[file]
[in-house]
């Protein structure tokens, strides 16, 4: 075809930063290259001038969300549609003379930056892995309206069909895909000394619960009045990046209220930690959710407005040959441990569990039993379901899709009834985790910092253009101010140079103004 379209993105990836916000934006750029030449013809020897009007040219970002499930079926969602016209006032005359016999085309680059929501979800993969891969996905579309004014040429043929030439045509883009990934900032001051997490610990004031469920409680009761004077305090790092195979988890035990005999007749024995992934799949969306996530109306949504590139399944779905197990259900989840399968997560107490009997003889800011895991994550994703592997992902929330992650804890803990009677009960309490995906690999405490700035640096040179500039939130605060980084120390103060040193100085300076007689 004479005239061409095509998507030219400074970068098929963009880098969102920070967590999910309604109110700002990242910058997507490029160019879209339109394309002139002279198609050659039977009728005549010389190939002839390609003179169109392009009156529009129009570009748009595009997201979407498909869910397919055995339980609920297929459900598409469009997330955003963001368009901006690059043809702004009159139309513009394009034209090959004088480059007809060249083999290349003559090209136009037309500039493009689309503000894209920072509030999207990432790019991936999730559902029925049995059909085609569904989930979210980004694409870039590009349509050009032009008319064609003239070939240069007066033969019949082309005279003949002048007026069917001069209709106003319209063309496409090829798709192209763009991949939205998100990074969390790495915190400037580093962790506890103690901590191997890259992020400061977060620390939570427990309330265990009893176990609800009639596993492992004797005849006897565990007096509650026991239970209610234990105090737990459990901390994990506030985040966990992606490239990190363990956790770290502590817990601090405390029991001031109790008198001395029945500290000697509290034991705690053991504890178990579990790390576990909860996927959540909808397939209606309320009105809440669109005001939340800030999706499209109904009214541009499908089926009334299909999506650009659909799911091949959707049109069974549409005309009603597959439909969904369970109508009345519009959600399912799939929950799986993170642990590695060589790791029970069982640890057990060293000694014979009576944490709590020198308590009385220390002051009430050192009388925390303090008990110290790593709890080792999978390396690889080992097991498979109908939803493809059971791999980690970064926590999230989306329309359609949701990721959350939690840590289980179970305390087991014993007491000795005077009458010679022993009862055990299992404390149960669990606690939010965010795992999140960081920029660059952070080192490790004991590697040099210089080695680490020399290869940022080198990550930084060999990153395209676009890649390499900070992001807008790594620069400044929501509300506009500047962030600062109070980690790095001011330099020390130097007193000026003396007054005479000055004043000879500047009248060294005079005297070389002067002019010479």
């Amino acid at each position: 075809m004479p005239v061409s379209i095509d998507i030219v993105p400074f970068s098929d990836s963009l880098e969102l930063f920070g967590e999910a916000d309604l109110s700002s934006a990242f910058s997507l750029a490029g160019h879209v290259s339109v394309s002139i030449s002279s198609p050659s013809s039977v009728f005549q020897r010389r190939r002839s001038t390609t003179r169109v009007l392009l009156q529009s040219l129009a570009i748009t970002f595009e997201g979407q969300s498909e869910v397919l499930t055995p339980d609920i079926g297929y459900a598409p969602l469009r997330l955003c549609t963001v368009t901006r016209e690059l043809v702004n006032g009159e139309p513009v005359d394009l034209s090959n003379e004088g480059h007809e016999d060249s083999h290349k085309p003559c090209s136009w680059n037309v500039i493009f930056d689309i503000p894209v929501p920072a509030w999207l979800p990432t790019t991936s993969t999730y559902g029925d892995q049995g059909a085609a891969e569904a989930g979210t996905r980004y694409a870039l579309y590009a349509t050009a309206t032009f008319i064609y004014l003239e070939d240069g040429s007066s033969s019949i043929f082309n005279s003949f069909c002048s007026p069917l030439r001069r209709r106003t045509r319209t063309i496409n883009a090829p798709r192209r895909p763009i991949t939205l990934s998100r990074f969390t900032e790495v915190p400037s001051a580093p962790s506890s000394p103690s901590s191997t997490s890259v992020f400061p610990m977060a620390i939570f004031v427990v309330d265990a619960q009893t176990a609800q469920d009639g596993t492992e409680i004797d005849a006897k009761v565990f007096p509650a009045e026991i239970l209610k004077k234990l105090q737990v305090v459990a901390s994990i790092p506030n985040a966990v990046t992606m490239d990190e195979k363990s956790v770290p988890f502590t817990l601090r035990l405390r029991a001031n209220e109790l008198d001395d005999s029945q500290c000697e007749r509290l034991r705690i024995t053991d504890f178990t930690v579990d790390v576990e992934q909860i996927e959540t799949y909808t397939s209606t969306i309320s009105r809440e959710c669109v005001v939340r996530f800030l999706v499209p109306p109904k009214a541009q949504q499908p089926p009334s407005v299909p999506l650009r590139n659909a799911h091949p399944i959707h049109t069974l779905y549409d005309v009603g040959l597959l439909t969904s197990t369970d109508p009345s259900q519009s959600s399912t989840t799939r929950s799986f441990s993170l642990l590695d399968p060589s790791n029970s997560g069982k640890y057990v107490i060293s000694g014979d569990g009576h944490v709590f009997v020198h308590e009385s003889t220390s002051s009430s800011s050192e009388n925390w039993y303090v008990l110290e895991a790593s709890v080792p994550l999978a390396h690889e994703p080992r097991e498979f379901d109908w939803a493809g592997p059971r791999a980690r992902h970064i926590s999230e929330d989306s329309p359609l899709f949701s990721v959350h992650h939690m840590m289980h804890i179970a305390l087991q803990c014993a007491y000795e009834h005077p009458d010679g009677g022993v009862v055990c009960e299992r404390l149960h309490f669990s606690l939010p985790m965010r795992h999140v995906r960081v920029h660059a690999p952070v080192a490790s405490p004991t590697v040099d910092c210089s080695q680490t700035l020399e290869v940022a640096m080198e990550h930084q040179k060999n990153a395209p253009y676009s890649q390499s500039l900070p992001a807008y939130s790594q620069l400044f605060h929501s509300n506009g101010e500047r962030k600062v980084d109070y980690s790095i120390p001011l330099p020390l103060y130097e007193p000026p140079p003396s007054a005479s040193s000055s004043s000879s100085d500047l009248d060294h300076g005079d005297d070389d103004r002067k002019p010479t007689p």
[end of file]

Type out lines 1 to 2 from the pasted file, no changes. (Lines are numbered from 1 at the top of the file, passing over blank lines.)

[in-house]
């Protein structure tokens, strides 16, 4: 075809930063290259001038969300549609003379930056892995309206069909895909000394619960009045990046209220930690959710407005040959441990569990039993379901899709009834985790910092253009101010140079103004 379209993105990836916000934006750029030449013809020897009007040219970002499930079926969602016209006032005359016999085309680059929501979800993969891969996905579309004014040429043929030439045509883009990934900032001051997490610990004031469920409680009761004077305090790092195979988890035990005999007749024995992934799949969306996530109306949504590139399944779905197990259900989840399968997560107490009997003889800011895991994550994703592997992902929330992650804890803990009677009960309490995906690999405490700035640096040179500039939130605060980084120390103060040193100085300076007689 004479005239061409095509998507030219400074970068098929963009880098969102920070967590999910309604109110700002990242910058997507490029160019879209339109394309002139002279198609050659039977009728005549010389190939002839390609003179169109392009009156529009129009570009748009595009997201979407498909869910397919055995339980609920297929459900598409469009997330955003963001368009901006690059043809702004009159139309513009394009034209090959004088480059007809060249083999290349003559090209136009037309500039493009689309503000894209920072509030999207990432790019991936999730559902029925049995059909085609569904989930979210980004694409870039590009349509050009032009008319064609003239070939240069007066033969019949082309005279003949002048007026069917001069209709106003319209063309496409090829798709192209763009991949939205998100990074969390790495915190400037580093962790506890103690901590191997890259992020400061977060620390939570427990309330265990009893176990609800009639596993492992004797005849006897565990007096509650026991239970209610234990105090737990459990901390994990506030985040966990992606490239990190363990956790770290502590817990601090405390029991001031109790008198001395029945500290000697509290034991705690053991504890178990579990790390576990909860996927959540909808397939209606309320009105809440669109005001939340800030999706499209109904009214541009499908089926009334299909999506650009659909799911091949959707049109069974549409005309009603597959439909969904369970109508009345519009959600399912799939929950799986993170642990590695060589790791029970069982640890057990060293000694014979009576944490709590020198308590009385220390002051009430050192009388925390303090008990110290790593709890080792999978390396690889080992097991498979109908939803493809059971791999980690970064926590999230989306329309359609949701990721959350939690840590289980179970305390087991014993007491000795005077009458010679022993009862055990299992404390149960669990606690939010965010795992999140960081920029660059952070080192490790004991590697040099210089080695680490020399290869940022080198990550930084060999990153395209676009890649390499900070992001807008790594620069400044929501509300506009500047962030600062109070980690790095001011330099020390130097007193000026003396007054005479000055004043000879500047009248060294005079005297070389002067002019010479």